Indian Whole-Wheat Pancakes

5 Mar

Saffron and Cardamom pancakes

My earliest memories of pancakes are my dadi’s (paternal grandmother’s) “meetha pudas”. They are eggless, whole-wheat pancakes laced with Indian spices and cooked in ghee (clarified butter). Reflecting on these pancakes conjures up several food memories of my childhood that are often centered on my grandmother’s cooking.

My grandmother embodied the very concept of “Feeding Your Appetite”, expressing the depth of her love through her cooking. I believe that my innate desire to cook for the ones I love is something I inherited from her. Unfortunately, my grandmother never experienced the birth and development of my culinary passion and I never had the opportunity to cook for her. Since my blog is just a week shy of its 6th month anniversary, I wanted to share a recipe that could have played a small part in developing my culinary zeal.

These pancakes are laced with fragrant Indian spices – fennel seeds, cardamom powder and saffron. Replacing all-purpose flour with

Saffron, cardamom and fennel seeds

whole-wheat flour and eliminating the eggs creates a healthier alternative to traditional pancakes. I use lesser sugar in the batter in order to add honey in the end, which really augments the flavors of the Indian spices. These pancakes are perfect for a nourishing breakfast (or after-school snack) and are a remarkably delightful way to show someone how much you care.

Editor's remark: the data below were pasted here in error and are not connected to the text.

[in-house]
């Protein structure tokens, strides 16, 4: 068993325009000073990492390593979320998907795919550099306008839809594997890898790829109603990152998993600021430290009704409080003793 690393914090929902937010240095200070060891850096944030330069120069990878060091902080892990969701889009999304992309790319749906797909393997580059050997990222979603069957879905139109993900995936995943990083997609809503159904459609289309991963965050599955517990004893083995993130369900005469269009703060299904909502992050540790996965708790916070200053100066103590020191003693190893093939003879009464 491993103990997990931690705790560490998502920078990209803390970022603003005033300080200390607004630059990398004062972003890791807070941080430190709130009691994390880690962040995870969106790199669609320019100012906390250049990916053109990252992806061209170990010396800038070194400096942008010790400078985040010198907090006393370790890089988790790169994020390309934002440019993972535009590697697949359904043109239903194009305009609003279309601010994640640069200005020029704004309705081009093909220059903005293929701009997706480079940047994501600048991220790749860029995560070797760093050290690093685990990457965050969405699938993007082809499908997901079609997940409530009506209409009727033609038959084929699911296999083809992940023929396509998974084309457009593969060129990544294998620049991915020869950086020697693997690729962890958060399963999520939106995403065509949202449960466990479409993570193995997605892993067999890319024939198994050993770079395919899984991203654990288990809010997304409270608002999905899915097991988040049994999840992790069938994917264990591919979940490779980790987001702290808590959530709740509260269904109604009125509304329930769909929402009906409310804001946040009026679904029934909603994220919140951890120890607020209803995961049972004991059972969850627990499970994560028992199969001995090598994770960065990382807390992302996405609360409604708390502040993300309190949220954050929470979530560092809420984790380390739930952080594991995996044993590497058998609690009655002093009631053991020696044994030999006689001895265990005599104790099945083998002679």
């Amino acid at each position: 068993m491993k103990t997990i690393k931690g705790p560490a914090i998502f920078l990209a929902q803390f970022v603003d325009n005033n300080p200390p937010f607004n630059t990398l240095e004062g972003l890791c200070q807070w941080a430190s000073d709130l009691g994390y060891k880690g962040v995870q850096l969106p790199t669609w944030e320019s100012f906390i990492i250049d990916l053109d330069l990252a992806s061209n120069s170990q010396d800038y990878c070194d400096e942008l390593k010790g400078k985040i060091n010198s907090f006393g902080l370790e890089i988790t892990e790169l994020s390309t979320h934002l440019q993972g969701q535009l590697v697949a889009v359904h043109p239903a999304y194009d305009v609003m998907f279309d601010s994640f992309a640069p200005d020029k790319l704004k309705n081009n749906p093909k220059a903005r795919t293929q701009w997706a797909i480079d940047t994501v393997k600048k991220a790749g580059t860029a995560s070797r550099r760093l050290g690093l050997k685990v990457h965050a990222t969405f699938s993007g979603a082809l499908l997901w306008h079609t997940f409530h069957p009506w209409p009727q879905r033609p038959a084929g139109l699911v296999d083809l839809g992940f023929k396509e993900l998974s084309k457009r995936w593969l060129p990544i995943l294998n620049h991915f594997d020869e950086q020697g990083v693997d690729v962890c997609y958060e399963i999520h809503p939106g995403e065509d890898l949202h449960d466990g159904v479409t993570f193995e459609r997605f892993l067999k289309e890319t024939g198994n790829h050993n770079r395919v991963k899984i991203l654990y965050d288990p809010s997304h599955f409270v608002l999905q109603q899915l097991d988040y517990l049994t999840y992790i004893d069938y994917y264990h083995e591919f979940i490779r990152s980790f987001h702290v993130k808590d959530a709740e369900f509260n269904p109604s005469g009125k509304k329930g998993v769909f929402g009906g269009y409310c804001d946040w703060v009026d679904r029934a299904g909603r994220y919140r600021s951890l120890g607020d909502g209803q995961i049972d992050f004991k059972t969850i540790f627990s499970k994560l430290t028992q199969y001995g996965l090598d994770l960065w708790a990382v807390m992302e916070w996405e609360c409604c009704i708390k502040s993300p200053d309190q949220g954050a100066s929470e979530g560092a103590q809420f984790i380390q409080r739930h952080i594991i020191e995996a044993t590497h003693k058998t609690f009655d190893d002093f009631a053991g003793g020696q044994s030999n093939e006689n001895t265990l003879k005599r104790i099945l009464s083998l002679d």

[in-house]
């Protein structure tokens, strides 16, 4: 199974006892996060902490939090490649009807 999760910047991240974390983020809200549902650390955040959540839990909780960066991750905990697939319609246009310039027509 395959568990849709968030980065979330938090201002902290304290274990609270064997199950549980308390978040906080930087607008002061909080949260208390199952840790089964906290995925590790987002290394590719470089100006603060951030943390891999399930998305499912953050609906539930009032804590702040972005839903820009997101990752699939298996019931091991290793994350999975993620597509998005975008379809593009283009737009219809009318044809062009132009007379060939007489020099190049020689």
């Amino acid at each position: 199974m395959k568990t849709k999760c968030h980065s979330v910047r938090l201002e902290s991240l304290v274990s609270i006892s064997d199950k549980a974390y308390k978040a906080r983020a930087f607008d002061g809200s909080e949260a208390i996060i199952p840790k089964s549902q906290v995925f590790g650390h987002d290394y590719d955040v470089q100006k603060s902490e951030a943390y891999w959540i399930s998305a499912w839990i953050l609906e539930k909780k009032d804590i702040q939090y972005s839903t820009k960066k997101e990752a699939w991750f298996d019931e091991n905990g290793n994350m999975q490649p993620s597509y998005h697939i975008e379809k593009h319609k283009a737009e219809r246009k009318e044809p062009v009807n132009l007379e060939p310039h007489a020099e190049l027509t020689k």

Indian Whole-Wheat Pancakes
Time: 20 minutes
Yield: 4-5 large pancakes

1 tablespoon 2% milk, slightly warm
1/8 teaspoon of saffron
1 cup whole-wheat flour
½ teaspoon baking powder
3 tablespoons fine granulated or powdered sugar
¾ Teaspoon of green cardamom powder (See note)
1 ½ teaspoons of fennel seeds
1-1 ¼ cup 2% milk
2 tablespoons vegetable or canola oil divided
Good quality honey for drizzling on the pancakes


  • Cardamom powder is readily available in all grocery stores. In case you only have whole cardamoms pods at home you can easily make cardamom powder. In a mortar with a pestle break apart the cardamom pods and discard the green skin. Use the pestle or a coffee grinder to powder the seeds of the cardamom pods.

1) Crush the saffron with your fingers and add it to the warm milk. Mix it and set it aside for 10 minutes.
2) While the milk and saffron is set aside, you can start making the rest of the pancake batter. In a large mixing bowl, mix together the whole-wheat flour, baking soda, sugar, cardamom powder and fennel seeds.
3) Add 1 cup of milk and the saffron and milk mixture to the dry ingredients. Stir all the ingredients well but do not over-mix – it is okay to have a few lumps. If the consistency of the batter is too thick then add in the remaining ¼ cup (or some part of it) to this batter.
4) Heat a skillet or a griddle to medium-high heat.  Heat the oil in batches and add 1/4 – 1/5 of the batter in the center of the skillet and spread out to make a round pancake. Cook till brown on both sides and the insides are fully cooked. Repeat this process till all the pancakes are made.
5) Serve hot drizzled with a good quality honey.